10 lessons for the veterinary graduate

June 21, 2019
Gretchen Norton, DVM

Dr. Gretchen Norton owns Summit Veterinary Service in Silverthorne, Colorado.

Veterinary clients arent always fair (or in their right mind). Your practice team members expect a lot of you. The learning never ends. The job isnt easy. Here are the lessons I picked up after veterinary school that might help you as you get started.

You were graded on giving the right answer in veterinary school. In the real world, there are many right answers, including, "I don't know, but I'll research it." (aslysun / Shutterstock)Dear new graduates, welcome to the practice of veterinary medicine! All the years of schooling have readied you for your first clinical job. But there are some things that weren't covered in school. These 10 lessons come in a self-taught curriculum I picked up myself over the years.

Lesson No. 1: The schooling never ends-but it's different

You were graded on giving the right answer in veterinary school. In the real world, there are many right answers, including, “I don't know, but I'll research it.” You saw brain surgeries and CT scans in veterinary school. In practice, you need to know the basics: diarrhea, vomiting, vaccines and their schedules, ear infections, abscesses and wound care. Maybe you're not up to speed yet on dental extractions, behavior consults, orthopedics or nutrition. Ask for mentoring or for another veterinarian to look at your treatment plan.

Think of the exam room as a stage. You need to ‘perform' while you're there.

Lesson No. 2: You can beat ‘the young doctor' rap

Think of the exam room as a stage. You need to “perform” while you're there. Take a deep breath before stepping into an exam room, and be ready to make a connection with the client. Introduce yourself, wear a nametag and offer a handshake when meeting clients. You may look young to some. Acting professionally and dressing the part will go a long way toward getting pet owners to trust you. Do a complete, hands-on physical exam. Make it your goal to have clients walk out saying, “That's the best exam my pet ever had.”

Lesson No. 3: Be nice to your technicians, and they'll be nice to you

They can make or break your first job. If they're experienced, listen to them. If they're new graduates too, work through the treatment plan together so they can learn. Build mutual respect. They may ask you to help them sometimes, and you should, because at some point you'll need to ask a technician to go hunting through a dumpster for something important that was thrown away (a tissue sample, a blanket, a surgical instrument, a blood sample). Make sure you have enough goodwill built up with them for times like these.

When your team needs your help, stay late to help out, even if it's just to clean a cage or administer medication to a patient.

Lesson No. 4: Don't be a clock-watcher

When your team needs your help, stay late to help out, even if it's just to clean a cage or administer medication to a patient. This is not a 9-to-5 job. On the other hand, if you're expected to stay late every day, without compensation, it's time to talk with the practice.

Lesson No. 5: Stand up for yourself

If you're not comfortable doing a procedure for the first time, say so. If a client wants to schedule a C-section on a day when you're the lone doctor and you've never performed one, you don't need to agree to the procedure. See whether another doctor can help that day so you can learn the procedure.

 

Lesson No. 6: Beware common pet names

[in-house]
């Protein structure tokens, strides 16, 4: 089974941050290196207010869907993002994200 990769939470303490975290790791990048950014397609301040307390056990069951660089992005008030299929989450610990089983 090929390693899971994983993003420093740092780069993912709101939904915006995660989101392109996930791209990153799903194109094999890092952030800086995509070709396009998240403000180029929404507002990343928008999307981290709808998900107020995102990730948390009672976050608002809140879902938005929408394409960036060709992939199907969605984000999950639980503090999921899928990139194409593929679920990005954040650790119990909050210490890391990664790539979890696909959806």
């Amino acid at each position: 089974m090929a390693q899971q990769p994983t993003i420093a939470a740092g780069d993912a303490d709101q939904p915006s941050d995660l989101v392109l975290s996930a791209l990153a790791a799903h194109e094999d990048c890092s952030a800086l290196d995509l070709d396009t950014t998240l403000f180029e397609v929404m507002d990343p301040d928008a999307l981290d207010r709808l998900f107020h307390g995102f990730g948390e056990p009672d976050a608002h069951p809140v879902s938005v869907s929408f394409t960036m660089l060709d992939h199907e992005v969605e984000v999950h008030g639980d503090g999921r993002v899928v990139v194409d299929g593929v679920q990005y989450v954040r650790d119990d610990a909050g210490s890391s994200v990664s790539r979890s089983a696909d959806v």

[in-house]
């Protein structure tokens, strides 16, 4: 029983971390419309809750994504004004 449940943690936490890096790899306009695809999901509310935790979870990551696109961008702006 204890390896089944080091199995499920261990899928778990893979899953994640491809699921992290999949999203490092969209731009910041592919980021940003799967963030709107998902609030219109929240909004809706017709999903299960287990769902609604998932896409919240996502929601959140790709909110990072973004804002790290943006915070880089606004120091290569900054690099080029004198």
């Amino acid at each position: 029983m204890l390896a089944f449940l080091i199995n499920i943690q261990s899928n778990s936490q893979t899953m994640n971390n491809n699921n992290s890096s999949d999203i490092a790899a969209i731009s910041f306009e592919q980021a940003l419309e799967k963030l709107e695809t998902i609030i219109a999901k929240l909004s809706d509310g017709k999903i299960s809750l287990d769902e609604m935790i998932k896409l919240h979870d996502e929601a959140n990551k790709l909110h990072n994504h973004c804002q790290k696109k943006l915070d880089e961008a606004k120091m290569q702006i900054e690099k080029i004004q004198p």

When a receptionist asks you about a pet, always get the chart to confirm you're both talking about the same patient. (Luna, Bella and Charlie are common names.)

Lesson No. 7: Always, always be safe

When it comes to pets, don't let technicians or veterinary assistants get into dangerous situations. When it comes to people, don't leave any team member alone in the clinic unless the front door is locked.

Don't judge. You don't know what clients had to deal with all week.

Lesson No. 8: Don't judge clients harshly …

Life throws curveballs. Clients come in at 5 p.m. on Friday for an ear infection that “just happened.” Don't judge. You don't know what they had to deal with all week. This really may be the first time they noticed the ear infection. In emergencies, people are not at their best. They may be scared or sleep deprived or have other things going on that make them unpleasant to you. Give them the benefit of the doubt first.

Lesson No. 9: … but don't feel obligated to do whatever clients want

Clients will get emotional. Make sure everyone who needs to hear about a pet's diagnosis, condition or prognosis is in the room with you. You will hear, “If Fluffy dies, my wife/father/grandmother will die.”

Some clients have mental health problems. Learn about delusional parasitosis and factitious disorder imposed on another (FDIA).

Clients will ask for illegal things: health certificates without seeing the pet, back-dated vaccine records, a controlled substance without a physical exam. Be an adult and communicate why you cannot do what they're asking.

Clients have selective hearing. They will tell you their previous veterinarian never mentioned the possibility of the disease, but when you read the record, it very clearly states that the disease was discussed and all diagnostics were declined.

Lesson No. 10: Forgive yourself if the first job isn't a fit

If you're asked to compromise your morals or do things you don't agree with, you may need to move on. If you feel abused, bullied or otherwise mentally unwell, please leave that job. There will be another, better job out there. Your life is important.

Editor's note: What do you wish you'd known before you hit the streets as a new DVM? Tell us in the comments below.

Dr. Gretchen Norton owns Summit Veterinary Service in Silverthorne, Colorado.